11 Rules of Mikado Baseball Team in 1908 Japan (via Japan Times)

Sports pundits never fail to amaze me on the rare occasions when I watch TV.

I even joke that it could be a great career change for me to become one of them as 'The French Guy on Baseball'

I get the ball rolling today with this bit from the land of the rising sun.

Edan Corkill of the Japan Times goes back a century with Japanese and the Baseball Game and shares with us 8 of the 11 Golden Rules of the Mikado Baseball Team in Japan (circa 1908):

"1. Under no circumstances will we throw a game. Leaving entirely out of consideration the moral aspect of the question, dishonesty with the public is bad business policy.
"2. Under no circumstances will we play for a smaller admission price than twenty-five cents. This must be paid by every one, both men and women. If a game is worth seeing it is worth paying for.
"3. We positively will not admit free of charge the relatives of friends of ball players, managers, magnates, stockholders or officers. We are not running a charitable institution.
"4. We positively will not admit at any stage of the game children who are unaccompanied by their parents. Children must be pretty small to get by our ticket taker.
"7. We carry our own tickets for both gate and grandstand. We sell and you take. When you are ready to settle count the tickets you have taken in, figure your share of the receipts and we pay you instantly.
"8. We always reserve the right to use two umpires, one of whom will be furnished by us.
"10. We are willing to furnish you all the free advertising matter you can use to advantage. But don't expect us to pay for putting it up. You ought to have enough to look after that yourself.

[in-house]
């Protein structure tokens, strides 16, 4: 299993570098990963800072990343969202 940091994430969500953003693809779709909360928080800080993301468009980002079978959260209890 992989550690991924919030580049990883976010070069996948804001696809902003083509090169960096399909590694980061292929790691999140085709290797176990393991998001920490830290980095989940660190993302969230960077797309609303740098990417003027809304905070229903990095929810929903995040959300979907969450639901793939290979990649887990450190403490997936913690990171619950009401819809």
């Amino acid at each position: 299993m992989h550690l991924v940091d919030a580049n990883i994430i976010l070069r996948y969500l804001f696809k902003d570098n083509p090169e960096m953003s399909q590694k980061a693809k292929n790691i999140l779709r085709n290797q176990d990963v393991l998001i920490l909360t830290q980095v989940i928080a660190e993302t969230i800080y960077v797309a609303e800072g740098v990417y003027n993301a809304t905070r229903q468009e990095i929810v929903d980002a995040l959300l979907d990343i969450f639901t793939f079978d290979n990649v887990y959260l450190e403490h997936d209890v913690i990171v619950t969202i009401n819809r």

"11. Settlement must be made for each game as it is played. We positively will not wait until the end of the series."

Amazing piece isn't it.

Baseball as entrepreneurship.

Gary Ashwill (Agate Type) in Jap Mikado (May 2006) names Goro Mikami as the first Japanese to play professional in a US team.

A trip to the Ballpark for Tokyo Thursdays # 57

Previously: All You Can Eat Phone, Is Glam the rage in Tokyo!?

For Laid Off Bankers and the Rest of Us: 'Holidays that won't break the bank'

Rather than rush into the next job, assignment or client's assignment taking a week or two off to clear your head might be the best idea you might come up with.

The cash flow position is not what it used to be.
Here comes, Benji Lanyado, The Guardian's budget travel expert with Holidays that won't break the bank from Cape Verde and Mexico to Tunisia which the tour operator quoted in the piece Aspects of Tunisia calls the best bargain on the Mediterranean.
OK the prices are for UK travelers.
It might still give you some ideas beyond the usual suspects.

Related: Travel, Don't Tour and Please, Slow Down: Eco Friendly Vacation Tips

Travel Global, Think Local thanks to PlanetEye 'Local Experts'

Not another travel site, you might say.
Yes another travel site.
I did not know PlanetEye in its first iteration.
This Canadian born endeavor relaunched with a new look and features on September 20th.

Their 'Travel Packs' remind me of the themed playlists on Rhapsody for example.

The 'where would you like to go' search box is convenient.

I put it to the test with Toulouse.

They did not offer any local expert for 'la ville rose'.

A number of hotels, restaurants and museums came up. A lot of the information seems culled from the New York Times food and travel sections.

What I liked best of all their offerings is the so-called 'Local Experts'.

For 'couleur locale' Some German bands to get you started by Jacinta Lodge (an Aussie expat now based in Berlin) hits the spot.

Pablo Juan Augustinowicz (their man in Buenos Aires, born in Toronto) opens our eyes on The Great Alfajor (never had one) which he describes as "a sweet snack made from a smear of dulce de leche sandwiched between two soft-crumbly-buttery-round cookies."
Sounds like a cholesterol killer.

So my overall take on PlanetEye is good design, means well, could use a little more passion.

I am sure that more information will be added as they get more visitors, a work in progress.

Registration is required in order to create 'travel packs', add your own reviews and geo tag your photos.

Recent travel bit: No More Fear of Flying with 'NoFlights' (Traveling without Flying)